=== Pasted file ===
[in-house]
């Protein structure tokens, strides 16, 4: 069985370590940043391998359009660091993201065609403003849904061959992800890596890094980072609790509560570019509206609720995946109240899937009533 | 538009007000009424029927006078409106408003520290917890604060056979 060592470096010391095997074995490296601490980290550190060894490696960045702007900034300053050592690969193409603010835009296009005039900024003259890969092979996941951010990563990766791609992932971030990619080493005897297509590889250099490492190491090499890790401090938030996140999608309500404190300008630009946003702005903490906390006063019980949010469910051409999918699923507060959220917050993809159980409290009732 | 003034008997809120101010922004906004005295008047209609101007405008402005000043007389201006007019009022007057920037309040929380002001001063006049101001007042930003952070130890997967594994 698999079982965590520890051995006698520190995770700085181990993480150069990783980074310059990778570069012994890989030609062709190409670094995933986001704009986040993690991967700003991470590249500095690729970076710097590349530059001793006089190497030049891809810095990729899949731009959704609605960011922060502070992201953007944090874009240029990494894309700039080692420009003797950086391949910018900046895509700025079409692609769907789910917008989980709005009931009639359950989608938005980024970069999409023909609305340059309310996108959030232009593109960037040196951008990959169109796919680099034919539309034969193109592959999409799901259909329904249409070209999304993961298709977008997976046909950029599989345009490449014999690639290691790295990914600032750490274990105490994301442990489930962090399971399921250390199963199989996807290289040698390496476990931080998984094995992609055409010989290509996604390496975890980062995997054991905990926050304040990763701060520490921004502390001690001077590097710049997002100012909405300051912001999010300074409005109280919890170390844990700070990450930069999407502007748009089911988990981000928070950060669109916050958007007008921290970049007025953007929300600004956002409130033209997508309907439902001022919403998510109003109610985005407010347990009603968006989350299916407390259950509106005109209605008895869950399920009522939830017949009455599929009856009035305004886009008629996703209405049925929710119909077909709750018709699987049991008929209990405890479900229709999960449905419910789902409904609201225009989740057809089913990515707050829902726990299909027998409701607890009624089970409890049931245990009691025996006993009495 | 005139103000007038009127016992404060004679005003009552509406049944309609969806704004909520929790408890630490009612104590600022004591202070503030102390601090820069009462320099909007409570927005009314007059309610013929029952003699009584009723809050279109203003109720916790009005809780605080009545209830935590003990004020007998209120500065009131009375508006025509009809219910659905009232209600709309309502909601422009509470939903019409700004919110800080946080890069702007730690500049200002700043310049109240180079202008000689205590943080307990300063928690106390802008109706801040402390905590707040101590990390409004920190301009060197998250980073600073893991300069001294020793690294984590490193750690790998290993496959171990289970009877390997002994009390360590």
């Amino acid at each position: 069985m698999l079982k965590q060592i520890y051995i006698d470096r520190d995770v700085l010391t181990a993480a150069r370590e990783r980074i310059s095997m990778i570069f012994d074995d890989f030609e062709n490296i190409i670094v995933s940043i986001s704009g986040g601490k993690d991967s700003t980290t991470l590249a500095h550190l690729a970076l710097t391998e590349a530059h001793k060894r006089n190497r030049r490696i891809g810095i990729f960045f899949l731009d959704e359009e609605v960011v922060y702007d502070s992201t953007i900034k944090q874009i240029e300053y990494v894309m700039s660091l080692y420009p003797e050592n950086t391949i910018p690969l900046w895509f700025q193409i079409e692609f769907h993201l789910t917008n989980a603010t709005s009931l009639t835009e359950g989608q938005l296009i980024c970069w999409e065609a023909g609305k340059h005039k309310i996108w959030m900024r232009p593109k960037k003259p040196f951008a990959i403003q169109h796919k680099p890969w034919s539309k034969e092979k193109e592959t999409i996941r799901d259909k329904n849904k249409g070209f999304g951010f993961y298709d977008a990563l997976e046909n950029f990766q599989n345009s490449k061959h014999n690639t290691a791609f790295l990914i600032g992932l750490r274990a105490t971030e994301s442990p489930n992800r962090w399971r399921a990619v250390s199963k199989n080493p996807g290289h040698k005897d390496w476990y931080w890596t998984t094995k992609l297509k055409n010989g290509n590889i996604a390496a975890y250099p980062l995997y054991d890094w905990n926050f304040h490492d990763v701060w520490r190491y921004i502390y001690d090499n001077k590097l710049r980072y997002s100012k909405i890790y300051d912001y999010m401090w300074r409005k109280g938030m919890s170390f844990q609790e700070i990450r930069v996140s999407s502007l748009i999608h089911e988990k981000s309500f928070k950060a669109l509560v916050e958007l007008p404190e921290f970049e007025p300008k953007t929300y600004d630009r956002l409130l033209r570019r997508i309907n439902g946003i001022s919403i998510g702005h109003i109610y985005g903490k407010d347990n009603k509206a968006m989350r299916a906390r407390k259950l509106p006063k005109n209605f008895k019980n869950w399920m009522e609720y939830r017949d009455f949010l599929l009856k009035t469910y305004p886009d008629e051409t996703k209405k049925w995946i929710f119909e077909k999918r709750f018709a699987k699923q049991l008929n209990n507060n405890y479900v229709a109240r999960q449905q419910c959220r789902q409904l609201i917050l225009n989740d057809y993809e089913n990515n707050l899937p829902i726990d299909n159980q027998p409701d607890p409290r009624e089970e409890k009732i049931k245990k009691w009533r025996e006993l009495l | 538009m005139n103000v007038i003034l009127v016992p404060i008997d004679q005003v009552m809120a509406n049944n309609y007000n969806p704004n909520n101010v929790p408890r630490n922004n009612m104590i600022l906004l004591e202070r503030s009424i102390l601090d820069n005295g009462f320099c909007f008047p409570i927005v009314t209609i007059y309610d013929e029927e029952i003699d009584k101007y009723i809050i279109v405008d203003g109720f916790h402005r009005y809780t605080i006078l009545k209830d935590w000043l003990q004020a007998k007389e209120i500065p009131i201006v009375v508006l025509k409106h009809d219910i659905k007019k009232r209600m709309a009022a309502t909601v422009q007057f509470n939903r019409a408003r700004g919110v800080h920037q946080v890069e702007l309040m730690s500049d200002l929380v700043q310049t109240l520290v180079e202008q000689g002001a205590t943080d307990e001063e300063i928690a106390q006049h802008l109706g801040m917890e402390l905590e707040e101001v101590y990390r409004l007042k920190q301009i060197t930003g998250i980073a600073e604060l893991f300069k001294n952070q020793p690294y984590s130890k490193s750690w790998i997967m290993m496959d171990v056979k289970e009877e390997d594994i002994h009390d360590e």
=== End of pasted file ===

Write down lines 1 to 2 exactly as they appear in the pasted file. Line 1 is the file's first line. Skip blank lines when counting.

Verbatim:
[in-house]
């Protein structure tokens, strides 16, 4: 069985370590940043391998359009660091993201065609403003849904061959992800890596890094980072609790509560570019509206609720995946109240899937009533 | 538009007000009424029927006078409106408003520290917890604060056979 060592470096010391095997074995490296601490980290550190060894490696960045702007900034300053050592690969193409603010835009296009005039900024003259890969092979996941951010990563990766791609992932971030990619080493005897297509590889250099490492190491090499890790401090938030996140999608309500404190300008630009946003702005903490906390006063019980949010469910051409999918699923507060959220917050993809159980409290009732 | 003034008997809120101010922004906004005295008047209609101007405008402005000043007389201006007019009022007057920037309040929380002001001063006049101001007042930003952070130890997967594994 698999079982965590520890051995006698520190995770700085181990993480150069990783980074310059990778570069012994890989030609062709190409670094995933986001704009986040993690991967700003991470590249500095690729970076710097590349530059001793006089190497030049891809810095990729899949731009959704609605960011922060502070992201953007944090874009240029990494894309700039080692420009003797950086391949910018900046895509700025079409692609769907789910917008989980709005009931009639359950989608938005980024970069999409023909609305340059309310996108959030232009593109960037040196951008990959169109796919680099034919539309034969193109592959999409799901259909329904249409070209999304993961298709977008997976046909950029599989345009490449014999690639290691790295990914600032750490274990105490994301442990489930962090399971399921250390199963199989996807290289040698390496476990931080998984094995992609055409010989290509996604390496975890980062995997054991905990926050304040990763701060520490921004502390001690001077590097710049997002100012909405300051912001999010300074409005109280919890170390844990700070990450930069999407502007748009089911988990981000928070950060669109916050958007007008921290970049007025953007929300600004956002409130033209997508309907439902001022919403998510109003109610985005407010347990009603968006989350299916407390259950509106005109209605008895869950399920009522939830017949009455599929009856009035305004886009008629996703209405049925929710119909077909709750018709699987049991008929209990405890479900229709999960449905419910789902409904609201225009989740057809089913990515707050829902726990299909027998409701607890009624089970409890049931245990009691025996006993009495 | 005139103000007038009127016992404060004679005003009552509406049944309609969806704004909520929790408890630490009612104590600022004591202070503030102390601090820069009462320099909007409570927005009314007059309610013929029952003699009584009723809050279109203003109720916790009005809780605080009545209830935590003990004020007998209120500065009131009375508006025509009809219910659905009232209600709309309502909601422009509470939903019409700004919110800080946080890069702007730690500049200002700043310049109240180079202008000689205590943080307990300063928690106390802008109706801040402390905590707040101590990390409004920190301009060197998250980073600073893991300069001294020793690294984590490193750690790998290993496959171990289970009877390997002994009390360590």